Chapter 9 – Project Closure and Evaluation

9.9. In-Depth Look: 360-Degree Review

In-depth Look

The model of 360º Feedback has murky origins, with some research dating back to the 1920s (Hedge et al., 2001). The version we know today originated during the time of World War II through the German military (Fleenor & Prince, 1997). The 360º Feedback system began to gain traction in the 1980s, and by the 1990s it was beginning to be more frequently used by businesses of all kinds. However, the first trademarked publication originates from the book 360º Feedback: The Powerful New Model for Employee Assessment & Performance Improvement, written and published by Mark Edwards and Ann Ewen in 1996. In this book, Edwards and Ewen detail the creation and coining of the term in the mid-1980s, as well as the subsequent trademark battle that ensued from 1993 to 1996. Together, Edwards and Ewen developed and utilized the 360º Feedback model in their work for their consulting firm, TEAMS, Inc. in a variety of ways. Throughout their book, they recommended that the model was utilized in assessments, appraisals, and in supervisor evaluations as well with large amounts of data to support these recommendations (Bracken et al., 2016).

The 360º Feedback model seeks to create unity in the workplace through multi-source assessments. The model achieves this through offering different perspectives on a person’s skills, behaviours, abilities, and performance, as well as alleviating the biases often found with single-source assessments. The model also provides the opportunity for individuals to rate themselves as well as others Through all of this, the 360º Feedback model seeks to reinforce the visions, values, and goals of the organization it is being utilized by (Fleenor & Prince, 1997).

No research supports the idea that the 360º Feedback model was a descendant of another theory. The 360º Feedback model was developed out of desire to improve upon single-source assessment and evaluations.

The 360º Feedback model has evolved significantly over the years, as employment trends and standards have changed. Empowerment in the workforce, a desire to offer employees evaluations beyond annual reporting, and an increasingly competitive job market have forced the 360º Feedback model to evolve to become even more frequently adapted by companies seeking to improve their assessment and Human Resources systems (Fleenor & Prince, 1997).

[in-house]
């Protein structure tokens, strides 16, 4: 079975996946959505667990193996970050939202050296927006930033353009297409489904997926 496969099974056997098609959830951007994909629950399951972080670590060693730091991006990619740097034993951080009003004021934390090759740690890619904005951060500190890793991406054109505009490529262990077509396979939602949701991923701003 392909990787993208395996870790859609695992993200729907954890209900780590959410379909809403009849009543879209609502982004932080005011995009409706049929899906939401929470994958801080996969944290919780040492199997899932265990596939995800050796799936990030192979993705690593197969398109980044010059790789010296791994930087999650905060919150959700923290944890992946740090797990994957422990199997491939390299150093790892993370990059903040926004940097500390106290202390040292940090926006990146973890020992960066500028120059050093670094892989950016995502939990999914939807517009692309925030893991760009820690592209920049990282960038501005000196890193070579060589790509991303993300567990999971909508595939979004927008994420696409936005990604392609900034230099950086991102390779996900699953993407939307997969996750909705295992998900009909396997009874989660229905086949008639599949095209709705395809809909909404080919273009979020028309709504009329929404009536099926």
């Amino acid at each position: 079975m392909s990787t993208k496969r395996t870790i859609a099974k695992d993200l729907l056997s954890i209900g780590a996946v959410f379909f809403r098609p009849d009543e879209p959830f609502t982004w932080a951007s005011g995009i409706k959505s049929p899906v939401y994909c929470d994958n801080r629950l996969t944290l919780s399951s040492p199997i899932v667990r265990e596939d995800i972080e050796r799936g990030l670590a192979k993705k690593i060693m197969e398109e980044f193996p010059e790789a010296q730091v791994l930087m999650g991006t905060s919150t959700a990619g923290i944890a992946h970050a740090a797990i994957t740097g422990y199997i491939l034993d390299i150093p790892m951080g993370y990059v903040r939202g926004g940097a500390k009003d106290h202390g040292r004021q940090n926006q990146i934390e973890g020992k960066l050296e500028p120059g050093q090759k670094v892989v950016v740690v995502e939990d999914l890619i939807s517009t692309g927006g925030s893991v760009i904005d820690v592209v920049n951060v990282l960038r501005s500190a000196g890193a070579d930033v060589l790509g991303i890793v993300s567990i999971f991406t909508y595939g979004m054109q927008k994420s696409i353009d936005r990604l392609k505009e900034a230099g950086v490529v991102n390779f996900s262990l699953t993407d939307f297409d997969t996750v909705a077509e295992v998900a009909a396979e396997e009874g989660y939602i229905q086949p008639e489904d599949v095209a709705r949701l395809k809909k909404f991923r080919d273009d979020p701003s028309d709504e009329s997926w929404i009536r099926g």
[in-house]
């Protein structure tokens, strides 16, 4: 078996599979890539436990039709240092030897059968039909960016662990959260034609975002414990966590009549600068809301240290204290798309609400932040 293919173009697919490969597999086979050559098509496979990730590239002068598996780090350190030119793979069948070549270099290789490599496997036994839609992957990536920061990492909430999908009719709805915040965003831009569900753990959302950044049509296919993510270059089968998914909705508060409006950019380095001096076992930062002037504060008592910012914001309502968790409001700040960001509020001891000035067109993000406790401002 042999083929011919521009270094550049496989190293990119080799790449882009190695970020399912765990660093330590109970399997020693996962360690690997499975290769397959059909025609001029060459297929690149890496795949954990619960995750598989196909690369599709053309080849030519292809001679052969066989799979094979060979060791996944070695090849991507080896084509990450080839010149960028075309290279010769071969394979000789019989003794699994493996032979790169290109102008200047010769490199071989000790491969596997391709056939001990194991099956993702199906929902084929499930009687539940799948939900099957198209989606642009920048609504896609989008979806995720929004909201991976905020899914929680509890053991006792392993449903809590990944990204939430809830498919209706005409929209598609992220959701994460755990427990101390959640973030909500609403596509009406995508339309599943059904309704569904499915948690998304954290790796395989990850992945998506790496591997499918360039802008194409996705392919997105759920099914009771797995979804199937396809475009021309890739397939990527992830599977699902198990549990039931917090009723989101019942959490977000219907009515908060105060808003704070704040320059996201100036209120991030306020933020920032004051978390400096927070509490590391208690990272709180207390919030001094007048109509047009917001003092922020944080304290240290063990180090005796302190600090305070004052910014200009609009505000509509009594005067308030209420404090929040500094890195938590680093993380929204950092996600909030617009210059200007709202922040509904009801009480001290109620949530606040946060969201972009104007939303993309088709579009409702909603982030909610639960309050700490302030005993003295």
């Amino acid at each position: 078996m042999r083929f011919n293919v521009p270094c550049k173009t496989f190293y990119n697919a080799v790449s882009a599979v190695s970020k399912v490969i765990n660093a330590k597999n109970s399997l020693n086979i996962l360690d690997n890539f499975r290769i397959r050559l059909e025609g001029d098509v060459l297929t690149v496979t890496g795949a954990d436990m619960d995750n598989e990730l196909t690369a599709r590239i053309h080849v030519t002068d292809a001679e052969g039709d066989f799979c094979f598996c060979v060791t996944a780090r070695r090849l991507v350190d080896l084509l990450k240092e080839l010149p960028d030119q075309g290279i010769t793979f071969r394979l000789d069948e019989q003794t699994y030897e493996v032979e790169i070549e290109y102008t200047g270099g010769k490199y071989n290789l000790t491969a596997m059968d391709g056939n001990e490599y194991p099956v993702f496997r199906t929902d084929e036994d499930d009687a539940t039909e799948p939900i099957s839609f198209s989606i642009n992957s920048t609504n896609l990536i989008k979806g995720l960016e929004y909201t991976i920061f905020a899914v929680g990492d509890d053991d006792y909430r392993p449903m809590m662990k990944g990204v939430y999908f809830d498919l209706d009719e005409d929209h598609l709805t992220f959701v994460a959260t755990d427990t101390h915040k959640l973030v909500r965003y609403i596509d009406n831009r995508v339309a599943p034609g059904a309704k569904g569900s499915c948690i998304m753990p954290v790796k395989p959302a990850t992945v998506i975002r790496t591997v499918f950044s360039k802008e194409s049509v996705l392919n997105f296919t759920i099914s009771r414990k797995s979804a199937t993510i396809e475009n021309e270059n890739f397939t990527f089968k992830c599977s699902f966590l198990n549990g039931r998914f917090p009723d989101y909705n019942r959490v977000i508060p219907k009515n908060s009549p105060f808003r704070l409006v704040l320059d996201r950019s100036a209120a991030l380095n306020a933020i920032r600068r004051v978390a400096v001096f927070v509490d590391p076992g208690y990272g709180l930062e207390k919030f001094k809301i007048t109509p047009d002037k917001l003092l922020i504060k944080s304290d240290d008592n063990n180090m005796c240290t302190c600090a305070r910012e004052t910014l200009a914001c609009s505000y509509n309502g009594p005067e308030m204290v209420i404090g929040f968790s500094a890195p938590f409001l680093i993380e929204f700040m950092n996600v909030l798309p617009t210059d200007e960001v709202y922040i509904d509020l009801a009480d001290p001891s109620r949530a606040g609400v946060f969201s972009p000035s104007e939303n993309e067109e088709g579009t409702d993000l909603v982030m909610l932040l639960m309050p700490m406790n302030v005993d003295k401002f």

While the 360º Feedback model is a relatively malleable theory and can therefore be changed to suit each business’s needs, there may be more changes in the future. Digital workforces, where all assessments and feedback would be provided virtually, would need to be implemented most likely via specific software built to support the 360º Feedback model.

The 360º Feedback model is based on the principle that feedback on a situation is different depending on people’s specific perspectives. All perspectives must be evaluated to have a well-rounded assessment. It is a form of multi-rater feedback where feedback is collected from multiple sources to understand how people within an organization are functioning (Tee & Ahmed, 2014).

This feedback model is also based on data and data-based feedback principles. Specifically, David Nadler wrote a book about data-based methods of feedback and how it contributed to the development of the organization, and the concept of using data to conduct assessments in the workplace emerged (Hedge et al., 2001).

There are several benefits that this model provides to both workers and employers.

  1. It demonstrates the differences between how workers see themselves and how others see them, which increases workers’ self-awareness and allows them to make improvements to their performance (McCarthy & Garavan, 2001).